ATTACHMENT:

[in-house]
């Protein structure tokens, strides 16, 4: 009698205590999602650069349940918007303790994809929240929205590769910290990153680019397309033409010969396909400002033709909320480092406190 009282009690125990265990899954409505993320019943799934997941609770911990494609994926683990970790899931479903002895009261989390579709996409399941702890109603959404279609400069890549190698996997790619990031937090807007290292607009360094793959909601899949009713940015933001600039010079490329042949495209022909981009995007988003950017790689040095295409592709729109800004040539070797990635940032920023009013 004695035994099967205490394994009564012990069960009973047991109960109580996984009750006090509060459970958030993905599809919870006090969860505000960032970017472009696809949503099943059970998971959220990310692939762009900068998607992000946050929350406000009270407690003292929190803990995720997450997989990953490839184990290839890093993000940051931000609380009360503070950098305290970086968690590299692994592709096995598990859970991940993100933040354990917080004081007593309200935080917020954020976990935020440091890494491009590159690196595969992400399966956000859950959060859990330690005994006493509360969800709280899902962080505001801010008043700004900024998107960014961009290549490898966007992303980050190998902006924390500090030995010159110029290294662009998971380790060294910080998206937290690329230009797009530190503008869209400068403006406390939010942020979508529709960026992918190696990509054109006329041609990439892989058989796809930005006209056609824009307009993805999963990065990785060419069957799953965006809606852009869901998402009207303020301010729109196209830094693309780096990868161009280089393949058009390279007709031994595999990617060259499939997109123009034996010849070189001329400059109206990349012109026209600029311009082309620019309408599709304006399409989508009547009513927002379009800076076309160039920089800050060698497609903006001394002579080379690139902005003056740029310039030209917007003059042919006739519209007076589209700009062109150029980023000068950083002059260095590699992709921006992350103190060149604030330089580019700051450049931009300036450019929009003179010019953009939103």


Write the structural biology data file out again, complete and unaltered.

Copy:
[in-house]
């Protein structure tokens, strides 16, 4: 009698205590999602650069349940918007303790994809929240929205590769910290990153680019397309033409010969396909400002033709909320480092406190 009282009690125990265990899954409505993320019943799934997941609770911990494609994926683990970790899931479903002895009261989390579709996409399941702890109603959404279609400069890549190698996997790619990031937090807007290292607009360094793959909601899949009713940015933001600039010079490329042949495209022909981009995007988003950017790689040095295409592709729109800004040539070797990635940032920023009013 004695035994099967205490394994009564012990069960009973047991109960109580996984009750006090509060459970958030993905599809919870006090969860505000960032970017472009696809949503099943059970998971959220990310692939762009900068998607992000946050929350406000009270407690003292929190803990995720997450997989990953490839184990290839890093993000940051931000609380009360503070950098305290970086968690590299692994592709096995598990859970991940993100933040354990917080004081007593309200935080917020954020976990935020440091890494491009590159690196595969992400399966956000859950959060859990330690005994006493509360969800709280899902962080505001801010008043700004900024998107960014961009290549490898966007992303980050190998902006924390500090030995010159110029290294662009998971380790060294910080998206937290690329230009797009530190503008869209400068403006406390939010942020979508529709960026992918190696990509054109006329041609990439892989058989796809930005006209056609824009307009993805999963990065990785060419069957799953965006809606852009869901998402009207303020301010729109196209830094693309780096990868161009280089393949058009390279007709031994595999990617060259499939997109123009034996010849070189001329400059109206990349012109026209600029311009082309620019309408599709304006399409989508009547009513927002379009800076076309160039920089800050060698497609903006001394002579080379690139902005003056740029310039030209917007003059042919006739519209007076589209700009062109150029980023000068950083002059260095590699992709921006992350103190060149604030330089580019700051450049931009300036450019929009003179010019953009939103």